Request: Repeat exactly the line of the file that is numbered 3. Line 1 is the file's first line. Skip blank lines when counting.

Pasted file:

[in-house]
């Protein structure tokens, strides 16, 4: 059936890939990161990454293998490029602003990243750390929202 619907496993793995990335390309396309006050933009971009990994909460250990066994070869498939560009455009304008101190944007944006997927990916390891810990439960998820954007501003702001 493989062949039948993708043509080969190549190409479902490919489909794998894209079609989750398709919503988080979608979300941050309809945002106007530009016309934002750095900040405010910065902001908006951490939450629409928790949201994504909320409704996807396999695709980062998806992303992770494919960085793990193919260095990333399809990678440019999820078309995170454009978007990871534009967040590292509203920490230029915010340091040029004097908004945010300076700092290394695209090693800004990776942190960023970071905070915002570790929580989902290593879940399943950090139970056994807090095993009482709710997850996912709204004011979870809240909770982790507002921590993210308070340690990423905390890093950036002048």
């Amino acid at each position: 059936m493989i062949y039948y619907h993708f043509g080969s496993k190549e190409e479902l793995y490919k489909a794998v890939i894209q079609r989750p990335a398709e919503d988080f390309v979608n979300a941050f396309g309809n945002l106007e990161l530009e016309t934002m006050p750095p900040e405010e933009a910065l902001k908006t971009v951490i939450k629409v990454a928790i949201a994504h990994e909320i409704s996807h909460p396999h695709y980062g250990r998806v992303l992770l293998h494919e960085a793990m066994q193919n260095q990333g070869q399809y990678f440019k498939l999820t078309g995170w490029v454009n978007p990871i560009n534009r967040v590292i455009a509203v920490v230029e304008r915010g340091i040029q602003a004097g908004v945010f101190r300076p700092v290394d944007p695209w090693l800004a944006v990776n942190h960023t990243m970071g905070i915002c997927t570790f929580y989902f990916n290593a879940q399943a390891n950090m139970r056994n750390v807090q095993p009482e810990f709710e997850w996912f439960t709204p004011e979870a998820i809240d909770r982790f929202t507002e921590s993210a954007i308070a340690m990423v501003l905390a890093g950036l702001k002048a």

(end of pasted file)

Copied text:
């Amino acid at each position: 059936m493989i062949y039948y619907h993708f043509g080969s496993k190549e190409e479902l793995y490919k489909a794998v890939i894209q079609r989750p990335a398709e919503d988080f390309v979608n979300a941050f396309g309809n945002l106007e990161l530009e016309t934002m006050p750095p900040e405010e933009a910065l902001k908006t971009v951490i939450k629409v990454a928790i949201a994504h990994e909320i409704s996807h909460p396999h695709y980062g250990r998806v992303l992770l293998h494919e960085a793990m066994q193919n260095q990333g070869q399809y990678f440019k498939l999820t078309g995170w490029v454009n978007p990871i560009n534009r967040v590292i455009a509203v920490v230029e304008r915010g340091i040029q602003a004097g908004v945010f101190r300076p700092v290394d944007p695209w090693l800004a944006v990776n942190h960023t990243m970071g905070i915002c997927t570790f929580y989902f990916n290593a879940q399943a390891n950090m139970r056994n750390v807090q095993p009482e810990f709710e997850w996912f439960t709204p004011e979870a998820i809240d909770r982790f929202t507002e921590s993210a954007i308070a340690m990423v501003l905390a890093g950036l702001k002048a």